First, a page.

Nothing worthwhile has ever been achieved without stress or pressure and Mike says that in order to be successful every team must open themselves to being tested and to contemplating failure.
Mike says: “It is only through pressure and rising to challenges that teams improve. And they should welcome, rather than fear, the difficulties placed in front of them.
“Try to gather as much information as you can in advance – the likely weather, the reality of the terrain and the look and feel of the course. Accept that team members will suffer with a range of issues, such as anxieties and frustrations, motivation dips and illness, family problems and a fear of letting teammates down.”
Knowing your roles means that individuals can play their part in getting everyone else back on track.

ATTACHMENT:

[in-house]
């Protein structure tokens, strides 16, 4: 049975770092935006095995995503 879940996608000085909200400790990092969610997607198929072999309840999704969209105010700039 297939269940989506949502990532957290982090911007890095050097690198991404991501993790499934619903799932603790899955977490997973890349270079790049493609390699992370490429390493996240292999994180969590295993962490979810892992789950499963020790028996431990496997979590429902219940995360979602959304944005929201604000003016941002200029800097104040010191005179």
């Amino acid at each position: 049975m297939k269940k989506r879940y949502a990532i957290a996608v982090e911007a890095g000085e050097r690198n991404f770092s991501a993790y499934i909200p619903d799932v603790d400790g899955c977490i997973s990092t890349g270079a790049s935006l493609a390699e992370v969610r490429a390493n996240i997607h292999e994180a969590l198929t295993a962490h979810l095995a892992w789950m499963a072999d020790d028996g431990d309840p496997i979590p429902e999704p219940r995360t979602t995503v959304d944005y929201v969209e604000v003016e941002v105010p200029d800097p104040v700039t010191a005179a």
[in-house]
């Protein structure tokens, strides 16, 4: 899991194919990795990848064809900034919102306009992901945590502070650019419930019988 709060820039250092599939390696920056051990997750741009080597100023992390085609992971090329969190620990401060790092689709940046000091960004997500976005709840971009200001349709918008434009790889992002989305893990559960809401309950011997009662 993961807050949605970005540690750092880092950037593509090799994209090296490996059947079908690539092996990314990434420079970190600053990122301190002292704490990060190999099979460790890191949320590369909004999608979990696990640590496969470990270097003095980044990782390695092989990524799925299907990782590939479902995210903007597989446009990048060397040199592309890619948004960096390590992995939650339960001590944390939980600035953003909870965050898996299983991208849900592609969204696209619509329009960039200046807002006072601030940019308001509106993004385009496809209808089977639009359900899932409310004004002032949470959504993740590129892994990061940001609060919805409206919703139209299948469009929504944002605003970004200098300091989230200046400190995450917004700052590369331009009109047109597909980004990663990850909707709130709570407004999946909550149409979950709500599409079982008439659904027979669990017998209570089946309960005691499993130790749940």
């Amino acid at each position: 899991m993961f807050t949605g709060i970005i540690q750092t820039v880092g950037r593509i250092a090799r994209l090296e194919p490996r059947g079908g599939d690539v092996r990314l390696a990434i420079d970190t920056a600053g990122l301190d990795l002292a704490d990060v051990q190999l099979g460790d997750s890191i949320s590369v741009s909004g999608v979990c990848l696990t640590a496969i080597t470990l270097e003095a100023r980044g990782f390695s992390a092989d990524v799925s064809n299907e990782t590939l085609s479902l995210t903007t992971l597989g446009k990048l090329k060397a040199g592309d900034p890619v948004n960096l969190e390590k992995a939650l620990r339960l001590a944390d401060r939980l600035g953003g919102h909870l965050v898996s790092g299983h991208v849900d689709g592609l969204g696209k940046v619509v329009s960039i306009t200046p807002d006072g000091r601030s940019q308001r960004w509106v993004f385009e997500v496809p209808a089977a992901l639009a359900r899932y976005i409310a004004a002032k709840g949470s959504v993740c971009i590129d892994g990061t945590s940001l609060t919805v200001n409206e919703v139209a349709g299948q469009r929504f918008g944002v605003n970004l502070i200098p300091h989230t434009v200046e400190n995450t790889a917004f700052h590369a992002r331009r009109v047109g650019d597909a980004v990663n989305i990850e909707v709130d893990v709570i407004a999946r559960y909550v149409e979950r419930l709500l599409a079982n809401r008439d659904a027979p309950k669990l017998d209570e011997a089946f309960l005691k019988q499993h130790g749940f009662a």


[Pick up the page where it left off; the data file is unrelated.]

5 Set honest goals and break down tasks into small steps
If you manage expectations and manage time efficiently you’ll set realistic goals that everyone will feel confident about striving towards.
Mike says: “Unrealistic expectations – especially if delivered by a leader – are a real problem. They lead to disillusionment and recriminations.”
6 Practice and prepare
When you fail to practice and prepare what you’ll need to do you open the door for splits in the team. Typical areas of conflict will include kit, perceptions of colleagues and their effort and contribution and a breakdown of co-operation.
Mike says: “Repetition creates familiarity with tasks and builds confidence in their successful execution. Incremental practice is what will allow you to control your so-called panic zone and keep on top of the challenge. The small goals are the milestones to success.”
7 Pre-empt discomfort